We assume that had Esso exercised reasonable diligence, it could have discovered the existence of the preferred ship mortgage. The question then boils down to whether or not a mortgage of this type with its prohibition-against-liens clause precludes an owner, or his agent, from creating additional liens against his own vessel. We hold that it does not. The cases cited by Bright Star to support its position are all charter party cases, and therein lies the fundamental distinction between the contention pressed by Bright Star and the case at bar. In the charter party cases, an owner of a vessel is seeking to prevent the charterer from encroaching upon his ownership or equity interest by the imposition of liens in contravention of that owner's wishes. Thus a supplier to a charterer must exercise reasonable diligence to ascertain the existence of the charter party and its prohibition-against-liens clause. An absolute prohibition against additional liens may be created in a charter party, and any supplier who proceeds without the exercise of reasonable diligence to discover such a proviso does so at his peril.
The case at bar presents a different situation. Here, the mortgagee who contracted for such a clause obviously did so to protect its prior lien position by precluding the owner, Bright Star, from incurring liens prior in right to that of the ship mortgage. Such a mortgagee would have no reason to bar an owner from establishing any liens which did not effect its own because if they could not affect the equity available to satisfy the mortgage, their presence would be immaterial to the mortgagee. Indeed, such items as are lienable would frequently protect the prime security by enhancing the value of the vessel. The distinction between an owner vis a vis a charterer and an owner-mortgagee relationship, in the application of § 973, has been accorded judicial imprimatur in Atlantic Steamer Supply Co. v. The Tradewind, 144 F. Supp. 408 (D. Md. 1956), which has been cited with approval in our recent holding in State of Israel v. Motor Vessel Nili, 435 F.2d 242 (5th Cir. 1970). See also Rockport Yacht & Supply Co. v. M/V Contessa, 209 F. Supp. 396 (S.D. Tex. 1962). We find Tradewind's reasoning persuasive as to the issue before us. We hold that a lien prohibition clause in a ship mortgage does not reach below its own limits to bar the owner and his authorized agents from creating binding and valid liens on the owner's remaining equity. Thus, reasonable diligence under § 973 becomes irrelevant. Bright Star had the ability to create a lien on its vessel and, acting through its authorized agents, did create a lien on its vessel in favor of Esso but subordinate to the preferred ship mortgage.4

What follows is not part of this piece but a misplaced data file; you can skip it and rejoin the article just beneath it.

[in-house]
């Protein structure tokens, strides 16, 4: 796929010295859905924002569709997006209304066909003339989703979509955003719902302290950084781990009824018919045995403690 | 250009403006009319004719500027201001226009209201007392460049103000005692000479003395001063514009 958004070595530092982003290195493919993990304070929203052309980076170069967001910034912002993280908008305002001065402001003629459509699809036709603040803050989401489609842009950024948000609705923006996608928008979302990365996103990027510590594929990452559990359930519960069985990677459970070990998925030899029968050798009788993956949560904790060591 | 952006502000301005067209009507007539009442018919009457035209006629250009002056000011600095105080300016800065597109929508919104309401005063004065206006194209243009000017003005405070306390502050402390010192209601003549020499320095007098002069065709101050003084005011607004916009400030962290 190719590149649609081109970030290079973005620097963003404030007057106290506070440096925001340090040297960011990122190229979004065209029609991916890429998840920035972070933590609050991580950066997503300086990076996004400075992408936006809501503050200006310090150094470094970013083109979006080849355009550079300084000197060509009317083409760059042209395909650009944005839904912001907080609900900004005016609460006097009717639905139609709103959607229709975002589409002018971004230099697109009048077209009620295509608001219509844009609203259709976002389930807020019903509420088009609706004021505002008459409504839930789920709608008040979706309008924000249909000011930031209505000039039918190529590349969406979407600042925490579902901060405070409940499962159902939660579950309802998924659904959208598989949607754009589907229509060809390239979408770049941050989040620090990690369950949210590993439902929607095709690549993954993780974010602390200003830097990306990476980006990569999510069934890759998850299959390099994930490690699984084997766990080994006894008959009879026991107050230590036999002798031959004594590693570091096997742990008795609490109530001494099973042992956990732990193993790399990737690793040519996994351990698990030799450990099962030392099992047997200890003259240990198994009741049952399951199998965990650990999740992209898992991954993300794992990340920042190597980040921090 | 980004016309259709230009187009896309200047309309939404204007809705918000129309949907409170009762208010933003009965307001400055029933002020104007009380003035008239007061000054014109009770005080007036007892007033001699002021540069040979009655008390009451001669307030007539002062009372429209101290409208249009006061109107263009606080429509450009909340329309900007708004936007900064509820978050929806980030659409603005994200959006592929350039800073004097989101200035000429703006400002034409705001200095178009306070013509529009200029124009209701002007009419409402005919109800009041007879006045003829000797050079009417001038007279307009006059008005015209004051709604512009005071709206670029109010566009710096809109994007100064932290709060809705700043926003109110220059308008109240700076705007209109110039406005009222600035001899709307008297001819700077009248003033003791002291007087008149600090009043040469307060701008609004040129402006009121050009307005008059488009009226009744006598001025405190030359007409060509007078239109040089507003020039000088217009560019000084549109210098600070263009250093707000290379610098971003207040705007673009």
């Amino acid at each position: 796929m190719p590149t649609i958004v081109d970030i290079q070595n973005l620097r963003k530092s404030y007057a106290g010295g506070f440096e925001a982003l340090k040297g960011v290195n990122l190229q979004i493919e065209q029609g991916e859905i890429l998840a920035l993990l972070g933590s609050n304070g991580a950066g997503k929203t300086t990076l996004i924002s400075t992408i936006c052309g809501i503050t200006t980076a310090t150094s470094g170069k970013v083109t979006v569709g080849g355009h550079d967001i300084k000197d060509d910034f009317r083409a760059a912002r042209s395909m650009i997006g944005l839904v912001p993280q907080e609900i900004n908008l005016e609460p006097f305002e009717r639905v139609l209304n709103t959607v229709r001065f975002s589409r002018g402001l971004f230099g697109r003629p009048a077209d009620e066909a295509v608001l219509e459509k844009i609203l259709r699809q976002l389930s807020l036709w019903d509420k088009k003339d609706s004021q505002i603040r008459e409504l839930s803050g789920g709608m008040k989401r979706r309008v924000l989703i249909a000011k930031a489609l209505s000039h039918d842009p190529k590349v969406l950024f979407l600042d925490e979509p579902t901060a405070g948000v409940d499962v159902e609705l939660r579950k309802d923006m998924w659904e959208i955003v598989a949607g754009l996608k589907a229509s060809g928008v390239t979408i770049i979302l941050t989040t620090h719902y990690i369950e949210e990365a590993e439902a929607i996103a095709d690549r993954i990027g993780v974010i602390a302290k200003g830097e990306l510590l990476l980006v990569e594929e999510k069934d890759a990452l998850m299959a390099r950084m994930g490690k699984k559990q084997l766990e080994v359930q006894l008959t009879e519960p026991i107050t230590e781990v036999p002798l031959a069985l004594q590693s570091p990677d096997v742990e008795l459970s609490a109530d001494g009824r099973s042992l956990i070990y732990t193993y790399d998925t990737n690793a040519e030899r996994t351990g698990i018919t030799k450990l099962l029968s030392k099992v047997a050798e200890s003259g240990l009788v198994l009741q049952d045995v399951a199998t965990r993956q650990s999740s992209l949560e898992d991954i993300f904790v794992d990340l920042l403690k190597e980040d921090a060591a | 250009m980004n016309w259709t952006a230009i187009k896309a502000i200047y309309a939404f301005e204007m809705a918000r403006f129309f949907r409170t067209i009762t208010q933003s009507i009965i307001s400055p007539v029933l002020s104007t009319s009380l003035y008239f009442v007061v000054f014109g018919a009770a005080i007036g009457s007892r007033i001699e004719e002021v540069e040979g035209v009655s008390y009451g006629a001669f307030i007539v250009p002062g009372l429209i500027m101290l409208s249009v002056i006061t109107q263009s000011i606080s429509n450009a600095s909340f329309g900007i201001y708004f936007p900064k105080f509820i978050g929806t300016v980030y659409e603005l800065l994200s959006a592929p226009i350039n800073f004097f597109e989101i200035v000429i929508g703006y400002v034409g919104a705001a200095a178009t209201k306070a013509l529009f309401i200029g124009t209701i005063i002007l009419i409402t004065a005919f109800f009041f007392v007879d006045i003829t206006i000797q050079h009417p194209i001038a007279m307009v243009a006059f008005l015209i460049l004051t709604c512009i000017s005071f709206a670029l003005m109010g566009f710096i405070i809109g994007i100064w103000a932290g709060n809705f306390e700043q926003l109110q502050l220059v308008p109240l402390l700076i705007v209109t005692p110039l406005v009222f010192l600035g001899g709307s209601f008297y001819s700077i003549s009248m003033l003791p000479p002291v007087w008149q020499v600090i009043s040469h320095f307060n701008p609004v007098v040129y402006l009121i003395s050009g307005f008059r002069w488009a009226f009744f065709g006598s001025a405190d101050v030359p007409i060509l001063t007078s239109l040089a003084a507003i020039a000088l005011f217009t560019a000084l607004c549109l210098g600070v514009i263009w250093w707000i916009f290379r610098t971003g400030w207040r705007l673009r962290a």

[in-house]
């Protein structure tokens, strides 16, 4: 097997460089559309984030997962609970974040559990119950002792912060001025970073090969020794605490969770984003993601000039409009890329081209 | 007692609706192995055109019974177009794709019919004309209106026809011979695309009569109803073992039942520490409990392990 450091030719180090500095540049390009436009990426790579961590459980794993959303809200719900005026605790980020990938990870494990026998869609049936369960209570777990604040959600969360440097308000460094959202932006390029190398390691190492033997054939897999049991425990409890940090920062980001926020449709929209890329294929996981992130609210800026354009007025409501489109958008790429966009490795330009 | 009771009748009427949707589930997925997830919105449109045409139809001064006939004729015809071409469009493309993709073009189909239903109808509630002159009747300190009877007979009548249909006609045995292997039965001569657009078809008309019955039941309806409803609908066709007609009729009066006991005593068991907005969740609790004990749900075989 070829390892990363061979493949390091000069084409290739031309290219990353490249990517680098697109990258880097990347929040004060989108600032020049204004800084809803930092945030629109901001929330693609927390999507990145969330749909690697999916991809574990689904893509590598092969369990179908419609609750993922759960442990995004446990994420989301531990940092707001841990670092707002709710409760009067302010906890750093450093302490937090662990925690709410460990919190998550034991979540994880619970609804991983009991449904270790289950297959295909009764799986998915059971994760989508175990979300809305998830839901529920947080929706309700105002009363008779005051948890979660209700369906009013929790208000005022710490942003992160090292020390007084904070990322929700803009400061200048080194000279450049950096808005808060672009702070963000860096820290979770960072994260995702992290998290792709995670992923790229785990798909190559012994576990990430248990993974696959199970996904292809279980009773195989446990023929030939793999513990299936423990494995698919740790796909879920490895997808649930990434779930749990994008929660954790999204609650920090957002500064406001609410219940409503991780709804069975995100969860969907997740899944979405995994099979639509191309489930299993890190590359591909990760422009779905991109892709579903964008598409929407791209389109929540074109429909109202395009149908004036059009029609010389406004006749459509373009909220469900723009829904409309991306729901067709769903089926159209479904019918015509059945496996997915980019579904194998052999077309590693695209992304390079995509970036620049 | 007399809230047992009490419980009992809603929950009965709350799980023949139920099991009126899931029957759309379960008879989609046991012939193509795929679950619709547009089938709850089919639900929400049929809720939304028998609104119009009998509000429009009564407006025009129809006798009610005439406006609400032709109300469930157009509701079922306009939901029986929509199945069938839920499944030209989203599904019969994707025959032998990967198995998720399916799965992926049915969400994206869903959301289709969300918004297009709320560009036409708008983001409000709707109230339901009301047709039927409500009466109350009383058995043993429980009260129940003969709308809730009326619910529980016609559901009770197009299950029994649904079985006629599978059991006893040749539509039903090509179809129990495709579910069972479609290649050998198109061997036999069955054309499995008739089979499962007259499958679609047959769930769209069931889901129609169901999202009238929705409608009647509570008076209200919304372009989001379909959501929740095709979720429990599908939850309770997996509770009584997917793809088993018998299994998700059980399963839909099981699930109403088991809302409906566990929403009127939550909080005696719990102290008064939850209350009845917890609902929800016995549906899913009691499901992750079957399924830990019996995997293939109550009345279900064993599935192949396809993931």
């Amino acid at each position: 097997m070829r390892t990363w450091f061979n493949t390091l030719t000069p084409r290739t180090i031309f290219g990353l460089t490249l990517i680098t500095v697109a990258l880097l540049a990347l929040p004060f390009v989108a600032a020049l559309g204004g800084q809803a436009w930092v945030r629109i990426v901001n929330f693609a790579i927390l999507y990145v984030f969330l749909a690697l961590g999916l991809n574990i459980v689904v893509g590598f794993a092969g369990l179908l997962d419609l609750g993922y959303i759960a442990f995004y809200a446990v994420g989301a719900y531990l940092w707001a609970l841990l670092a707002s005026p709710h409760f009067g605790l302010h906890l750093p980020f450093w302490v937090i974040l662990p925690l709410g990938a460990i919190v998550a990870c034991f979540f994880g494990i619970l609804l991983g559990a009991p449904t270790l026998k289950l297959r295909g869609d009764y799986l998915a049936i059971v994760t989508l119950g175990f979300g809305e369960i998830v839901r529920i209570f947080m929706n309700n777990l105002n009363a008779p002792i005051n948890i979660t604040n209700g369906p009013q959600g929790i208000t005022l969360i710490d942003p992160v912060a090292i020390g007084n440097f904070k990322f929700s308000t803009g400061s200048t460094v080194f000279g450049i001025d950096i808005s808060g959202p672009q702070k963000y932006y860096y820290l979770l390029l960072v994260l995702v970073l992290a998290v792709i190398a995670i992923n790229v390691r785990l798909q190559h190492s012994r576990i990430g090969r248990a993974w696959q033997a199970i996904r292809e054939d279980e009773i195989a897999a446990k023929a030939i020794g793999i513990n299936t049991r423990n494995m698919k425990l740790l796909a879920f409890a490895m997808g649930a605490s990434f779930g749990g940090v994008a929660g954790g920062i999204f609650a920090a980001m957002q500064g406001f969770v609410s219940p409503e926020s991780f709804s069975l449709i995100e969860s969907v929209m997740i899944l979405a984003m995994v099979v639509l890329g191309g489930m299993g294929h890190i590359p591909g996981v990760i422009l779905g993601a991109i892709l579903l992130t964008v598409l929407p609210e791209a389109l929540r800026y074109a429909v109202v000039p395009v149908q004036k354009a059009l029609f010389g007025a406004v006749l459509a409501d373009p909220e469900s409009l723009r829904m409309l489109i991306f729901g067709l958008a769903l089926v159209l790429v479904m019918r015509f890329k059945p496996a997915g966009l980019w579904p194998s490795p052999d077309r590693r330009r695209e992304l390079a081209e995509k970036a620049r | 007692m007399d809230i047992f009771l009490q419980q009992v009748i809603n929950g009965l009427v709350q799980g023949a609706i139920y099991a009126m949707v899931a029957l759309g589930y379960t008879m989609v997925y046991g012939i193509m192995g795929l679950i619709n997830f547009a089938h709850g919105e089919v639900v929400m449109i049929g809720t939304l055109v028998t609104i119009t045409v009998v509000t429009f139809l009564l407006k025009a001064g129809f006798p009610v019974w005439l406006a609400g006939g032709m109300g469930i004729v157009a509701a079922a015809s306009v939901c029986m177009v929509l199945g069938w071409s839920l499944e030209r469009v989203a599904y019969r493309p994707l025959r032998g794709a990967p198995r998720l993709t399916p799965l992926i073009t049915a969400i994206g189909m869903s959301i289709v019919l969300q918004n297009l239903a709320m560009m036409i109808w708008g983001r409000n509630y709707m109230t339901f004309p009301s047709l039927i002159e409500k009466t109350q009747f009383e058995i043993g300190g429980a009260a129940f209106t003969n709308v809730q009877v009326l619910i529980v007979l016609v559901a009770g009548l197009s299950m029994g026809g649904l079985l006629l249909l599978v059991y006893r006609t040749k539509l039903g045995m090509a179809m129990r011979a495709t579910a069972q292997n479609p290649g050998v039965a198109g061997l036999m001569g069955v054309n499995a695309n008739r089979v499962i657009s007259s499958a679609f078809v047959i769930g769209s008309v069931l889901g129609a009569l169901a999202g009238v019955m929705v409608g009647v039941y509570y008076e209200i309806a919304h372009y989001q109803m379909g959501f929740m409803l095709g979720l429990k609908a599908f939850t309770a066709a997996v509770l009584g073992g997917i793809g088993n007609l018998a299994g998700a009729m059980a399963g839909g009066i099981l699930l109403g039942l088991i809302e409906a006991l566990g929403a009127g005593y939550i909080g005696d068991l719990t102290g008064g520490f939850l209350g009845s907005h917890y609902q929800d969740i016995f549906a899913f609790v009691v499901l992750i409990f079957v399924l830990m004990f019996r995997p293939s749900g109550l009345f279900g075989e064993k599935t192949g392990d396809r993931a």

Bright Star argues that whatever lien rights Esso possessed were barred by laches due to Esso's prejudicial delays in pressing for payment on the invoices. The eight invoices in question were variously dated from August 27 to November 30, 1964 and contained provisions requiring payment within 30 days from their dates. Esso made no demand on Bright Star for payment (other than that made by delivery of the invoices which were verified by Bright Star) until December 17, two days after Gissel & Co. had declared bankruptcy. At all times prior to the bankruptcy, Bright Star had supplied ample funds to Collin & Gissel to pay Gissel & Co. for all outstanding Esso invoices. In fact, on December 31 Collin & Gissel owed Bright Star 72,851.70 dollars. The district court found that Collin & Gissel was using Bright Star's funds for purposes other than paying Esso's bills and held that the filing of suit by Esso on February 5, 1965 precluded any bar to the liens by reason of laches. Bright Star contends this conclusion is error because the time of the filing of suit is irrelevant to the operation of the doctrine of laches in this case.
Bright Star asserts Humble (and thus Esso, derivatively as assignee) knew for many months prior to the bankruptcy that Gissel & Co. was in financial trouble. It contends that, knowing this fact, Esso should have pressed its claims against Bright Star when the invoices were not paid within the 30 days allowed. It reasons that if Esso had done so, it would have forced Collin & Gissel to pay Esso and thus could have prevented any funds that did from winding up in the hands of Gissel & Co. Esso counters by pointing out that any prejudicial harm suffered by Bright Star was due to its own negligence in failing to inquire into the reason why Collin & Gissel was requesting such large sums from it. The evidence shows that Bright Star never made any inquiries as to whether or not Collin & Gissel was properly paying its bills, yet a comparison of invoices to the funds advanced would have shown something was greatly amiss. Thus Esso urges that the harm befell because the agent who Bright Star entrusted with its funds proved unworthy of that trust, and Bright Star must bear the loss.